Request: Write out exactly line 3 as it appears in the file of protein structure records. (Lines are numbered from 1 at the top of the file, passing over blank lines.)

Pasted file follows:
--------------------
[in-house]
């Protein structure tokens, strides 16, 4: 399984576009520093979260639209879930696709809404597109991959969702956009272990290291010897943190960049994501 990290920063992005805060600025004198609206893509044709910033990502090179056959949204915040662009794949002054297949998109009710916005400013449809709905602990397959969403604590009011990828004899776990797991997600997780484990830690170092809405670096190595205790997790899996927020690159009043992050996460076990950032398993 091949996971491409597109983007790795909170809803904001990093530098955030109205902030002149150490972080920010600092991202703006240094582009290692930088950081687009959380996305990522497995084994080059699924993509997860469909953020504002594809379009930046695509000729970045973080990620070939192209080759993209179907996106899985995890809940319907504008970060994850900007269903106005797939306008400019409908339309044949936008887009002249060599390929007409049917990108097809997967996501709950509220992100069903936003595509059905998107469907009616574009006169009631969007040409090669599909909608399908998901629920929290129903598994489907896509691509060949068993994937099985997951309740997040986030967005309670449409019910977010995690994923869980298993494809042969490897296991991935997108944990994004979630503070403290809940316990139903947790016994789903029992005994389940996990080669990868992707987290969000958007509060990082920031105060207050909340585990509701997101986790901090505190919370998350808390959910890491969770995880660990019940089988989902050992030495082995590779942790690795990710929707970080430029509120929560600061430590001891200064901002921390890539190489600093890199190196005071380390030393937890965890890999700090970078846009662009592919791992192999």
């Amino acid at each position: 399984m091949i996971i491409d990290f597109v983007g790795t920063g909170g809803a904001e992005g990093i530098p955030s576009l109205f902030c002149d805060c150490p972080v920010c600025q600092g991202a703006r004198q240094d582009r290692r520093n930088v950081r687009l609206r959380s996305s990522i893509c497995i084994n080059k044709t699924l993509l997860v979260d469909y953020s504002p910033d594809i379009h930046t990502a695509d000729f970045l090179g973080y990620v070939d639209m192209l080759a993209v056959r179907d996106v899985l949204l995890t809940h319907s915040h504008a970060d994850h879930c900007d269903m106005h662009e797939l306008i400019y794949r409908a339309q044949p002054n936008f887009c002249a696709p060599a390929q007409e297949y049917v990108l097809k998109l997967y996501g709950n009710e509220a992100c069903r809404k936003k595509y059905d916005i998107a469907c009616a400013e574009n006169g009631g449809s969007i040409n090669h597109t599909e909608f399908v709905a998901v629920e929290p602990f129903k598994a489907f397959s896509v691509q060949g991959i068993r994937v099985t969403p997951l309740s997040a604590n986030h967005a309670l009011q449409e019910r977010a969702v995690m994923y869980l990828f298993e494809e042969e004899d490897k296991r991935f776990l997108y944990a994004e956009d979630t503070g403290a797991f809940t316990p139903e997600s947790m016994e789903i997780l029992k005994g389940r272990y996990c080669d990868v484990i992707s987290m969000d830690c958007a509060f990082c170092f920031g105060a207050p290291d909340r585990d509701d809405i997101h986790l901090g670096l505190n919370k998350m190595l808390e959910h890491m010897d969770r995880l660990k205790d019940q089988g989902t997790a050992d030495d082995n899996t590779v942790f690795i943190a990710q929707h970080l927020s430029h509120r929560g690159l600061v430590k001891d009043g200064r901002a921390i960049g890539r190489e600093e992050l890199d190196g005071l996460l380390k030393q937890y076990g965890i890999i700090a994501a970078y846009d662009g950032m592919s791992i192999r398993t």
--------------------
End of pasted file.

């Amino acid at each position: 399984m091949i996971i491409d990290f597109v983007g790795t920063g909170g809803a904001e992005g990093i530098p955030s576009l109205f902030c002149d805060c150490p972080v920010c600025q600092g991202a703006r004198q240094d582009r290692r520093n930088v950081r687009l609206r959380s996305s990522i893509c497995i084994n080059k044709t699924l993509l997860v979260d469909y953020s504002p910033d594809i379009h930046t990502a695509d000729f970045l090179g973080y990620v070939d639209m192209l080759a993209v056959r179907d996106v899985l949204l995890t809940h319907s915040h504008a970060d994850h879930c900007d269903m106005h662009e797939l306008i400019y794949r409908a339309q044949p002054n936008f887009c002249a696709p060599a390929q007409e297949y049917v990108l097809k998109l997967y996501g709950n009710e509220a992100c069903r809404k936003k595509y059905d916005i998107a469907c009616a400013e574009n006169g009631g449809s969007i040409n090669h597109t599909e909608f399908v709905a998901v629920e929290p602990f129903k598994a489907f397959s896509v691509q060949g991959i068993r994937v099985t969403p997951l309740s997040a604590n986030h967005a309670l009011q449409e019910r977010a969702v995690m994923y869980l990828f298993e494809e042969e004899d490897k296991r991935f776990l997108y944990a994004e956009d979630t503070g403290a797991f809940t316990p139903e997600s947790m016994e789903i997780l029992k005994g389940r272990y996990c080669d990868v484990i992707s987290m969000d830690c958007a509060f990082c170092f920031g105060a207050p290291d909340r585990d509701d809405i997101h986790l901090g670096l505190n919370k998350m190595l808390e959910h890491m010897d969770r995880l660990k205790d019940q089988g989902t997790a050992d030495d082995n899996t590779v942790f690795i943190a990710q929707h970080l927020s430029h509120r929560g690159l600061v430590k001891d009043g200064r901002a921390i960049g890539r190489e600093e992050l890199d190196g005071l996460l380390k030393q937890y076990g965890i890999i700090a994501a970078y846009d662009g950032m592919s791992i192999r398993t």